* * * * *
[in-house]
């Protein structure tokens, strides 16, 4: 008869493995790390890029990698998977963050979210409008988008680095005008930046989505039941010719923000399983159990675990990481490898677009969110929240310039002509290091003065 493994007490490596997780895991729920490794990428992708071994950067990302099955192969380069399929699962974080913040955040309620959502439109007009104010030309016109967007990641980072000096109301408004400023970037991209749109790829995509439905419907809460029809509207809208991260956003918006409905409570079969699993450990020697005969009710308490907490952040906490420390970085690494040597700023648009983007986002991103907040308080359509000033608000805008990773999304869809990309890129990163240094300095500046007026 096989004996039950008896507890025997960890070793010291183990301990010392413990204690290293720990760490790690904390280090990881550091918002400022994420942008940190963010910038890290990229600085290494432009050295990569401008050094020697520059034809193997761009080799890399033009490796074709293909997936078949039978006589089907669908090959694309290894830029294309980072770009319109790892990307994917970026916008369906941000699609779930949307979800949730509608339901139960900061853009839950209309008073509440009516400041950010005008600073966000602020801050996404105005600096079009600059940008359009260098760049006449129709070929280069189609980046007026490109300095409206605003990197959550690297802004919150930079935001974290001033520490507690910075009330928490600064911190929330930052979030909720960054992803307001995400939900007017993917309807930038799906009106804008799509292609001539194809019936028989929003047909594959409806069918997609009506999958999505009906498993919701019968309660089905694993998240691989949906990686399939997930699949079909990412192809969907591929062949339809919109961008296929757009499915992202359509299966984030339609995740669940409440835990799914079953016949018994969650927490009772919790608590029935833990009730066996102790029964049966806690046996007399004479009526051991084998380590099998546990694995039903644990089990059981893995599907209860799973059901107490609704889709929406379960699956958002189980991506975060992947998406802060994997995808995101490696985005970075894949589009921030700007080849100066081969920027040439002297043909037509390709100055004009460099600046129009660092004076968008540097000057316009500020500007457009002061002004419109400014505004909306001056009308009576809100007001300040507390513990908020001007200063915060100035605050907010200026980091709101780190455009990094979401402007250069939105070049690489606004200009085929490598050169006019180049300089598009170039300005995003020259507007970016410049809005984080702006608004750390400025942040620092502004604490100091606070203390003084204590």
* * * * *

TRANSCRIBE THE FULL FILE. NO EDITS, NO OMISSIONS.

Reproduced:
[in-house]
């Protein structure tokens, strides 16, 4: 008869493995790390890029990698998977963050979210409008988008680095005008930046989505039941010719923000399983159990675990990481490898677009969110929240310039002509290091003065 493994007490490596997780895991729920490794990428992708071994950067990302099955192969380069399929699962974080913040955040309620959502439109007009104010030309016109967007990641980072000096109301408004400023970037991209749109790829995509439905419907809460029809509207809208991260956003918006409905409570079969699993450990020697005969009710308490907490952040906490420390970085690494040597700023648009983007986002991103907040308080359509000033608000805008990773999304869809990309890129990163240094300095500046007026 096989004996039950008896507890025997960890070793010291183990301990010392413990204690290293720990760490790690904390280090990881550091918002400022994420942008940190963010910038890290990229600085290494432009050295990569401008050094020697520059034809193997761009080799890399033009490796074709293909997936078949039978006589089907669908090959694309290894830029294309980072770009319109790892990307994917970026916008369906941000699609779930949307979800949730509608339901139960900061853009839950209309008073509440009516400041950010005008600073966000602020801050996404105005600096079009600059940008359009260098760049006449129709070929280069189609980046007026490109300095409206605003990197959550690297802004919150930079935001974290001033520490507690910075009330928490600064911190929330930052979030909720960054992803307001995400939900007017993917309807930038799906009106804008799509292609001539194809019936028989929003047909594959409806069918997609009506999958999505009906498993919701019968309660089905694993998240691989949906990686399939997930699949079909990412192809969907591929062949339809919109961008296929757009499915992202359509299966984030339609995740669940409440835990799914079953016949018994969650927490009772919790608590029935833990009730066996102790029964049966806690046996007399004479009526051991084998380590099998546990694995039903644990089990059981893995599907209860799973059901107490609704889709929406379960699956958002189980991506975060992947998406802060994997995808995101490696985005970075894949589009921030700007080849100066081969920027040439002297043909037509390709100055004009460099600046129009660092004076968008540097000057316009500020500007457009002061002004419109400014505004909306001056009308009576809100007001300040507390513990908020001007200063915060100035605050907010200026980091709101780190455009990094979401402007250069939105070049690489606004200009085929490598050169006019180049300089598009170039300005995003020259507007970016410049809005984080702006608004750390400025942040620092502004604490100091606070203390003084204590």